Leak Exposes How Chinese Hackers Targeted Foreign Governments | #hacking | #cybersecurity | #infosec | #comptia | #pentest | #hacker

A data breach last week has revealed how Chinese firm i-Soon has targeted government bodies in Asia and Europe, along with NATO.

The leaked data, according to Sentinel Labs, covers a period between 2020 and 2023. It appears to show the compromise of at least 14 governments, including India, Thailand, Vietnam, South Korea, along with pro-democracy organizations in Hong Kong, universities, and NATO. All in all, at least 80 targets appear to have been hit.

“It is not known who pilfered the information nor their motives, but this leak provides a first-of-its-kind look at the internal operations of a state-affiliated hacking contractor,” said the firm.

“The leak provides some of the most concrete details seen publicly to date, revealing the maturing nature of China’s cyber espionage ecosystem. It shows explicitly how government targeting requirements drive a competitive marketplace of independent contractor hackers-for-hire.”

Sentinel Labs warns that while the leak’s contents do confirm public threat intelligence, the authenticity of the documents is still undecided, and that it’s making efforts to corroborate the documents further.

The files are a mixture of financial information, products, employee information, and details about foreign infiltration, along with chat logs in which employees of i-Soon complain about low pay – around $1,000, apparently – and gamble on mahjong games. While the source of the leak isn’t clear, it appears to have come from a disgruntled i-Soon staff member.

According to Malwarebytes, Shanghai-based i-Soon – also known as Anxun – is believed to be a private contractor that operates as an Advanced Persistent Threat-for-hire, servicing China’s Ministry of Public Security. Tools used by i-Soon include a Twitter/X stealer, custom Remote Access Trojans for Windows x64/x86, iOS and Android, portable devices for attacking networks from the inside, and a user lookup database which lists user data including phone number, name, and email, and can be correlated with social media accounts.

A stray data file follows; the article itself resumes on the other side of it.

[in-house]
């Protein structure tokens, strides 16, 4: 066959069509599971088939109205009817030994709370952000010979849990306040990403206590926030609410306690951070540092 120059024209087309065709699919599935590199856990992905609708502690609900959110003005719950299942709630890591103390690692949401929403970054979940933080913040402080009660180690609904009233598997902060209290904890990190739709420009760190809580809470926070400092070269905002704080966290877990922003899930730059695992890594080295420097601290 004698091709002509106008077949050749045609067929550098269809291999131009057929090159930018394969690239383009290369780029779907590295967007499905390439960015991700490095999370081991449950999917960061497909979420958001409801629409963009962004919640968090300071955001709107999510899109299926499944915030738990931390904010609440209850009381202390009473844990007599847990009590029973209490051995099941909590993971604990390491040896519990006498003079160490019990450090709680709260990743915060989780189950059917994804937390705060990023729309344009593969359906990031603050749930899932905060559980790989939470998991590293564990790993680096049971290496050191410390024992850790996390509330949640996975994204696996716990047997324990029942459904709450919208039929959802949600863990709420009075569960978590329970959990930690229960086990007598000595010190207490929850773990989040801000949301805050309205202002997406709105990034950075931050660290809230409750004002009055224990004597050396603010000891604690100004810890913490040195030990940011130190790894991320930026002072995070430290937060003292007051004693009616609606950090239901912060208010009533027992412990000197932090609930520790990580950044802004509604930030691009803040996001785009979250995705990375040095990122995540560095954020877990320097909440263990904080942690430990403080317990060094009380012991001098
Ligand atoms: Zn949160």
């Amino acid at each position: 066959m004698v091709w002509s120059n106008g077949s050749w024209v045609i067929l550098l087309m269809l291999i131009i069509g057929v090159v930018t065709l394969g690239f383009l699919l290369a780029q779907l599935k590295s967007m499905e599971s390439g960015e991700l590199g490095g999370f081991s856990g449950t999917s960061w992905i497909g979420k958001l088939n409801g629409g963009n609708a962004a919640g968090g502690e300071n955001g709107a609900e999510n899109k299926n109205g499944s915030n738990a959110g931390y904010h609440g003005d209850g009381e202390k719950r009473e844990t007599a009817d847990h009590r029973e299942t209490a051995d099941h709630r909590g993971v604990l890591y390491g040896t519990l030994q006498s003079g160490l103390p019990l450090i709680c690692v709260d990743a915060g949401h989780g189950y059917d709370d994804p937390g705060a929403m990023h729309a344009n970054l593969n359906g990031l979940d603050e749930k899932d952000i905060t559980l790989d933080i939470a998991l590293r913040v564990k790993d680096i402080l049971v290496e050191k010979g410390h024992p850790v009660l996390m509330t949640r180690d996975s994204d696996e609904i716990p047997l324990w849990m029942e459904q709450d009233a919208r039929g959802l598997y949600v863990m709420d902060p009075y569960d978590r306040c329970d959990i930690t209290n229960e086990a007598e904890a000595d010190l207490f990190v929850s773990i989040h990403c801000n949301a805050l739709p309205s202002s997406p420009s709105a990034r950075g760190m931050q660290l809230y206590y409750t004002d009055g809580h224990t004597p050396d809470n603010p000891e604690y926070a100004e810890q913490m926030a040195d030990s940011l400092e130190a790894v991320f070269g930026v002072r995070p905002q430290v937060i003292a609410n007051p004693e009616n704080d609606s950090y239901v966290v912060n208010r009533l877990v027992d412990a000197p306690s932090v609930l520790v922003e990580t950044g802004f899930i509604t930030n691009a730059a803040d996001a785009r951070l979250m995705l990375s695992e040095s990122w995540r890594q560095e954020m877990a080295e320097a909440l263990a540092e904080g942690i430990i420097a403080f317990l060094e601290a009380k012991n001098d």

The leaked files include one titled ‘Draft EU position with regard to COP 15 part 2’, another indicating that a Chinese government agency paid $15,000 to access data belonging to the Vietnamese traffic police, and one quoting a price of $55,000 for collecting data from Vietnam’s Ministry of Economy. One file indicates that the U.K.’s Foreign Office was a priority target, claiming that i-Soon had a 0-day vulnerability that would allow it to infiltrate systems within two weeks. I-Soon also claims to have obtained data from counter-terrorism authorities in Pakistan and Afghanistan.

The company also appears to have been bidding for a contract with a local authority in Xinjiang, offering ‘anti-terrorism’ services to the local police for monitoring the region’s persecuted Uyghur population. I-Soon listed other terrorism-related targets that it said it had hacked previously as evidence that it was up to the job.

“While some of the information is dated, the leaked data provide an inside look in the operations that go on in a leading spyware vendor and APT-for-hire,” said Malwarebytes researcher Pieter Arntz.

“It will certainly rattle some cages at the infiltrated entities and as such it could possibly cause a shift in international diplomacy and expose the holes in the national security of several countries.”

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